Decision-usefulness of Dirty Surplus Flows for Equity Investors in the United States: A Study of Value Relevance

Maximilian Schindler & Yannic Schott

Student thesis: Master thesis

Abstract

The objective of this thesis is to assess whether the introduction of the comprehensive income statement as introduced by the Statement of Financial Accounting Standards No. 130 (FASB, 1997) has contributed to the quality of financial reporting and, hence, alleviates information asymmetries between ownership and management of companies. Therefore, this study investigated both confirmatory and predictive value relevance of reported other comprehensive income items for the 200 largest U.S. firms measured by market capitalization during the period 2005 to 2017. This thesis identifies a significant positive association between other comprehensive income flows and returns for the short- and medium-term. For the long-term, this relationship fades away due to the transitory nature of dirty surplus flows which indicates the recycling of earnings. Therefore, our findings provide evidence of confirmatory value relevance of other comprehensive income items. Furthermore, we do not find any evidence of an association between predicted dirty surplus flows and valuation errors of accounting-based valuation models. Thus, reporting other comprehensive income flows in a separate financial statement does not provide investors with any information containing predictive value. Moreover, we find that the residual income valuation model and the abnormal earnings growth model are equally fit to account for the presence of dirty surplus flows under the assumption of consistency in forecasted accounting numbers. According to the definition of the Joint Conceptual Framework of FASB and IASB, either confirmatory or predictive value relevance, or both, are criteria for decision-usefulness. Consequently, reporting other comprehensive income flows has provided decision-usefulness to equity investors and contributed to the quality of financial reporting. The findings of this study are of relevance to both investors and accounting standard setters, as information about the reliability and usefulness of financial reporting is in their shared interest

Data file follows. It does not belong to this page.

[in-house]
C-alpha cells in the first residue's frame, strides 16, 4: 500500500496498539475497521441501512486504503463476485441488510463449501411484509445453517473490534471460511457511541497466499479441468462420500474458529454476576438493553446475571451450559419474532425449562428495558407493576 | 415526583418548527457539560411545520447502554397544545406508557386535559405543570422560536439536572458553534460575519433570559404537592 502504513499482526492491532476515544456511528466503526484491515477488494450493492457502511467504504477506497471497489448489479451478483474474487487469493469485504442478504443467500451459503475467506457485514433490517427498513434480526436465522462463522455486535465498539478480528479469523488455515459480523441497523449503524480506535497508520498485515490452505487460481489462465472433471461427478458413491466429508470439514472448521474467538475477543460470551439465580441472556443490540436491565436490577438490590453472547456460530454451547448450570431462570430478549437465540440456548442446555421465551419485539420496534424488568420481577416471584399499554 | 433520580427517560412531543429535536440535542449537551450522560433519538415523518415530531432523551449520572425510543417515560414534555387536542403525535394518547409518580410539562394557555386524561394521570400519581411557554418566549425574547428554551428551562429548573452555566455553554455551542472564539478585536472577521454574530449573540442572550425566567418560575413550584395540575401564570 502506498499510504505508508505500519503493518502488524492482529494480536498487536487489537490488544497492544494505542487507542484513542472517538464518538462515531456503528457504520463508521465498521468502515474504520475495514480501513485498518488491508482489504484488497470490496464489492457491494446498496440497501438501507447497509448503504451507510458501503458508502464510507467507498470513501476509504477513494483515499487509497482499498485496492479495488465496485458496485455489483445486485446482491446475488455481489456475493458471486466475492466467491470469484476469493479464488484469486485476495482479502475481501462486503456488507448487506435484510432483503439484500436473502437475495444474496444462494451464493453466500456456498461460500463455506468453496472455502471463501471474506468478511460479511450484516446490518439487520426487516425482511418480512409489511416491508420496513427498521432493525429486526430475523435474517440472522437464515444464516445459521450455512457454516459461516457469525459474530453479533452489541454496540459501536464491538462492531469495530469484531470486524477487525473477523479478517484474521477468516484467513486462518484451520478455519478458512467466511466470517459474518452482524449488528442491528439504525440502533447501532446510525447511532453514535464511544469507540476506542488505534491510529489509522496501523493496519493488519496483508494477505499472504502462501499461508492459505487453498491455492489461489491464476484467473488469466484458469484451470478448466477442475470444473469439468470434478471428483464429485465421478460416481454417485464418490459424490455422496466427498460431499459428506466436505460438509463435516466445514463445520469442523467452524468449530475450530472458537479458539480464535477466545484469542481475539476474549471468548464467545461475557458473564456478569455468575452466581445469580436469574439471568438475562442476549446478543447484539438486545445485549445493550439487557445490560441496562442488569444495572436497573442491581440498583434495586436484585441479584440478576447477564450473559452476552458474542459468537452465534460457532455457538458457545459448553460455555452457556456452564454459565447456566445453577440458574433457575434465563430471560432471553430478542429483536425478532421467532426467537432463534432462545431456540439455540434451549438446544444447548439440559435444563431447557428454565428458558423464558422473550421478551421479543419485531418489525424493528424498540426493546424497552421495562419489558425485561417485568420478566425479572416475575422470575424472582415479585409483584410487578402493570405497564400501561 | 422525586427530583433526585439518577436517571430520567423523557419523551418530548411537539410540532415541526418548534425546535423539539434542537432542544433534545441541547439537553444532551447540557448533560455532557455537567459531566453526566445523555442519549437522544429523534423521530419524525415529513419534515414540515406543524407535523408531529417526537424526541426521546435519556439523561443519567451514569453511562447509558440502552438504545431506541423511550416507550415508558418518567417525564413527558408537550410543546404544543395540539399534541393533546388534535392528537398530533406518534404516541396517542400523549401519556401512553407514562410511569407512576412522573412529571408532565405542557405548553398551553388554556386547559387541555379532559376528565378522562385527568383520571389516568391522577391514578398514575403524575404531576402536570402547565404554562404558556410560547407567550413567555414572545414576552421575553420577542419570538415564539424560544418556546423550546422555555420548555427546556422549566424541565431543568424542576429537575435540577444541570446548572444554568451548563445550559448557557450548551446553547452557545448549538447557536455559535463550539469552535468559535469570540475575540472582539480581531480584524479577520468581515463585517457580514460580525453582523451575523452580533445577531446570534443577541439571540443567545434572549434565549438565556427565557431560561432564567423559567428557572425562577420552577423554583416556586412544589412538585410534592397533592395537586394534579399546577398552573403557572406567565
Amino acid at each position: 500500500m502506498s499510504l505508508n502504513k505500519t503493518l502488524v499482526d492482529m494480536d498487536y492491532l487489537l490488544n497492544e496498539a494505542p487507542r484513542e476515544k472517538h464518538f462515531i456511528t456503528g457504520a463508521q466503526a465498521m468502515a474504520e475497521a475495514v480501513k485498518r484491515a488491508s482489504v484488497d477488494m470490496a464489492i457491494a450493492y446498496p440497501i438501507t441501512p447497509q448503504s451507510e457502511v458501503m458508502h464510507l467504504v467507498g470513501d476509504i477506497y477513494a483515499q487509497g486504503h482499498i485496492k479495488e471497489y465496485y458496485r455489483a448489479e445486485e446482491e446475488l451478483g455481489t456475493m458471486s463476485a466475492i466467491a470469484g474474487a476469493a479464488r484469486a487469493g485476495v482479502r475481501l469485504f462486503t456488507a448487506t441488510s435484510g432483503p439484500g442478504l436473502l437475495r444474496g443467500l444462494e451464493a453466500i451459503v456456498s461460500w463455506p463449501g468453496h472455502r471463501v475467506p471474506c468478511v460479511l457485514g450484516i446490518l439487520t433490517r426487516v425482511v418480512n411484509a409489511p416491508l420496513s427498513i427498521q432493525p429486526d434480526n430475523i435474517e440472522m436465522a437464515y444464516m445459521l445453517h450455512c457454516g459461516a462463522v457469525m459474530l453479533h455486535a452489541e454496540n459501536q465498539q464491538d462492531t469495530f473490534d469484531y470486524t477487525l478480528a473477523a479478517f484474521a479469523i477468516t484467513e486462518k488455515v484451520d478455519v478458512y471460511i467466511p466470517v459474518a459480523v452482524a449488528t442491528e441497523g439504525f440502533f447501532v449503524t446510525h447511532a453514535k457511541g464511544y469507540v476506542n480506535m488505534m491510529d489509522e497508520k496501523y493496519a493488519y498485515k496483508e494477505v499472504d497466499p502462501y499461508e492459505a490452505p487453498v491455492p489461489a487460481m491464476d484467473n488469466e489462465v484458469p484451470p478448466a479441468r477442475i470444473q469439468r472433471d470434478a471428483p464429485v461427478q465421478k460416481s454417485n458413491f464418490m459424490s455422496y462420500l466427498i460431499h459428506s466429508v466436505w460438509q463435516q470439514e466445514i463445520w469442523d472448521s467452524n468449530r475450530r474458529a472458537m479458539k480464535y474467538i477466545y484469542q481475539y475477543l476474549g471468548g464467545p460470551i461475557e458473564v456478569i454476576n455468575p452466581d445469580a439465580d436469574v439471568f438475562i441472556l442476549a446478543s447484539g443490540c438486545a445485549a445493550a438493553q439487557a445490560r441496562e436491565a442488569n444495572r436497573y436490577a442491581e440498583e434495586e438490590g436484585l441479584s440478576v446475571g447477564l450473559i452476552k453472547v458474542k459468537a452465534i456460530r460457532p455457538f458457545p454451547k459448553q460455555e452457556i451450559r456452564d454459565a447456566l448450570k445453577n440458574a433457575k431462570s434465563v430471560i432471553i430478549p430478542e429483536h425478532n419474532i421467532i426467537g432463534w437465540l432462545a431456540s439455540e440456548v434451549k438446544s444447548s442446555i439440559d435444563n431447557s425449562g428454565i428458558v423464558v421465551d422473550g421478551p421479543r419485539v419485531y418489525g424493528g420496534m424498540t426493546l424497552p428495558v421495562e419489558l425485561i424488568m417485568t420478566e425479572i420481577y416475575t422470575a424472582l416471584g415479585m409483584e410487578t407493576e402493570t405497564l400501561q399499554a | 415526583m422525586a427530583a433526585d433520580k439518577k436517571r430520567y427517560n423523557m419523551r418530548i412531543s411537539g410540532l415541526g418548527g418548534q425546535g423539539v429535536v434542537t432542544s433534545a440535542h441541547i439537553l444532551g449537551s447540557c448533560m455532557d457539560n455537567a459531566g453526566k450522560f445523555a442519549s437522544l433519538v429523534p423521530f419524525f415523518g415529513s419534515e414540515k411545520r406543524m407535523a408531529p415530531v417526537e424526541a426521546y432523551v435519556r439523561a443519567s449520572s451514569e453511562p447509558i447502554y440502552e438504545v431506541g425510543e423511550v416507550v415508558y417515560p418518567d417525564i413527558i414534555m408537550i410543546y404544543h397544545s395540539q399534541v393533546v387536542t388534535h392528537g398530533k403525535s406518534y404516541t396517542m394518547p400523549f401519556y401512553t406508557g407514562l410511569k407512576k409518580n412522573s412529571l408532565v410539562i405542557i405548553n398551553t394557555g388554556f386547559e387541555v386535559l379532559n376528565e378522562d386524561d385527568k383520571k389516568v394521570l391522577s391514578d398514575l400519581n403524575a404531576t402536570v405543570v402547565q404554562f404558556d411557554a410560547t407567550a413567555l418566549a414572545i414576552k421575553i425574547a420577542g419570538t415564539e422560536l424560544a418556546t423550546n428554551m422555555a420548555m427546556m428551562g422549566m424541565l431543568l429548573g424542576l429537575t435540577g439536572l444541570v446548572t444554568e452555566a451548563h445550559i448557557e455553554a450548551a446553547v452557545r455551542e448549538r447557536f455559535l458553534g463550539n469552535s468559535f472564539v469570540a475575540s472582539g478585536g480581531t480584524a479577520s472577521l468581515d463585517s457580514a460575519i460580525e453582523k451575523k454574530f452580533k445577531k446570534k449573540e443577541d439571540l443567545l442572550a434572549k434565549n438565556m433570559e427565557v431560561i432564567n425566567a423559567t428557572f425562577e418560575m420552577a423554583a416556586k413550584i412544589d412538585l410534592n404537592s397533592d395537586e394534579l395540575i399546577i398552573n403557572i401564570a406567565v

EducationsMSc in Finance and Investments, (Graduate Programme) Final Thesis
LanguageEnglish
Publication date2021
Number of pages114